The demolition of public housing and replacement with privately owned and managed units has disrupted and destabilized our communities, worsened the affordable housing crisis and has been used to accelerate the already rapid gentrification of our city and displacement of our residents.  


It is, therefore, our intention to engage all relevant officials and agencies in the process of bringing about meaningful and systematic public housing improvements. We offer our vast experience and sincere commitment to rebuilding a system of which we can all be proud and that will serve as a model for similar jurisdictions around the nation.



  • Allocate $50 million in the city's fiscal year 2015 budget to improve and preserve public housing.  Despite all the talk about funding for so-called "affordable housing" the Mayor's proposed budget includes NO funding for public housing.  Funding should be directed as follows:

o       To rehab the 400+ traditional public housing units and 37 scattered site homes that are currently vacant due to disrepair and move homeless families into these units.  We estimate $35 million is required.[xii]

o       To ensure timely and effective - not band aid - maintenance and repair of public housing units and to enhance interior and exterior conditions to improve quality of life.  This should include fulfilling the over 3,500 currently outstanding maintenance tickets.  We estimate $15 million is required.[xiii]

  • Complete the renovation of 208 units at Highland Dwellings, a public housing community that won a settlement with the DC Housing Authority to repair and maintain the property as public housing.  Nearly 150 families were moved out and they, along with the 60 remaining families, await completion of this delayed project which DCHA says they have secured $44 million in financing to complete[xiv] 
  • Implement a moratorium on the emptying and demolition of public housing units,  undertake an audit of the New Communities program and initiate a comprehensive reform of DC's public housing system to ensure long term funding, improvements, preservation, resident empowerment and holistic quality of life improvements. 

[i]2013 Point in Time Count, Metropolitan Washington Council of Governments https://www.mwcog.org/uploads/pub-documents/qF5cX1w20130508134424.pdf 

[ii] Washington City Paper, No Place Like Home: D.C.'s population of homeless families exploded this winter. The city wasn't ready. March 14, 2014 http://www.washingtoncitypaper.com/articles/45550/no-place-like-home/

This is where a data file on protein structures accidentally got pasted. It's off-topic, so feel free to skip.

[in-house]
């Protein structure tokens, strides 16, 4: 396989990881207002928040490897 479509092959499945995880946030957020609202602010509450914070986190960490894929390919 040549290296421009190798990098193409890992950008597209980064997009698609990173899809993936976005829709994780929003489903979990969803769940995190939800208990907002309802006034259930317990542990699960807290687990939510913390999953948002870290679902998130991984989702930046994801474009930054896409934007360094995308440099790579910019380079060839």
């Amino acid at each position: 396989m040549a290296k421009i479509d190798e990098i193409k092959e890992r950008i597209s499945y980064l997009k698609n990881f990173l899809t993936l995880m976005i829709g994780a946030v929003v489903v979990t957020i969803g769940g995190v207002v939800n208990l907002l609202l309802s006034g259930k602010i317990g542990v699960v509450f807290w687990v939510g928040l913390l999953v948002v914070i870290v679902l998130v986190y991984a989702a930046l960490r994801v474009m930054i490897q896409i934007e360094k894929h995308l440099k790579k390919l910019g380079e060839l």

[iv]Source: "Disappearing Act," DC Fiscal Policy Institute, 2012 http://www.dcfpi.org/wp-content/uploads/2012/05/5-7-12-Housing-and-Income-Trends-FINAL.pdf 

[vii] Washington Post,  Number of black D.C. residents plummets as majority status slips away; March 24, 2011 http://www.washingtonpost.com/local/black-dc-residents-plummet-barely-a-majority/2011/03/24/ABtIgJQB_story.html

[viii] "Forced Relocation vs. Voluntary Mobility: The Effects of Dispersal Programmes on Households"

Author: Edward G. Goetz, Housing Studies,Volume 17, Number 1, 1 January 2002 , pp. 107-123(17); "Poor Health: Adding Insult to Injury for HOPE VI Families" Authors: Carlos Manjarez, Susan Popkin, and Elizabeth Guernseyhttp://www.urban.org/UploadedPDF/311489_HOPEVI_Health.pdf; "Concentrated Poverty, A Critical Analysis"2010

Author: Herbert J. Gans http://herbertgans.org/wp-content/uploads/2013/11/Concentrated-Poverty.pdf; "The Myth Of Concentrated Poverty" Author: Stephen Steinberg http://qcpages.qc.cuny.edu/UBST/DEPT/FACULTY/Myth%20of%20Concentrated%20Poverty%20-%20Steinberg.pdf;

"Deconcentration and Social Capital: Contradictions of a Poverty Alleviation Strategy, Journal of Poverty Volume 12 2008" Author: Susan Greenbaum

[ix] National Low Income Housing Coalition http://nlihc.org/article/summary-fy14-hud-and-usda-omnibus 

[xi] Of residents displaced by HOPE VI projects nationally from 1994-2005, only 19% returned after redevelopment.  "We Call these Projects Home," page 34 http://www.righttothecity.org/index.php/resources/reports/item/61-we-call-these-projects-home 

[xii]DCHA must be compelled to make available detailed condition reports of the vacant units in order to generate a cost estimate for repairs.  Estimate is based on figures provided on page 20 of 2014 OVERSIGHT AND PERFORMANCE HEARING DISTRICT OF COLUMBIA HOUSING AUTHORITY, vacancies reported on page 16 & Attachment 7 http://dccouncil.us/files/performance_oversight/2014DCHAPerformanceOversightPrehearingQuestionsF.pdf 

[xiii] 2014 OVERSIGHT AND PERFORMANCE HEARING DISTRICT OF COLUMBIA HOUSING AUTHORITY, page 21 http://dccouncil.us/files/performance_oversight/2014DCHAPerformanceOversightPrehearingQuestionsF.pdf

[xiv] 2014 OVERSIGHT... page 23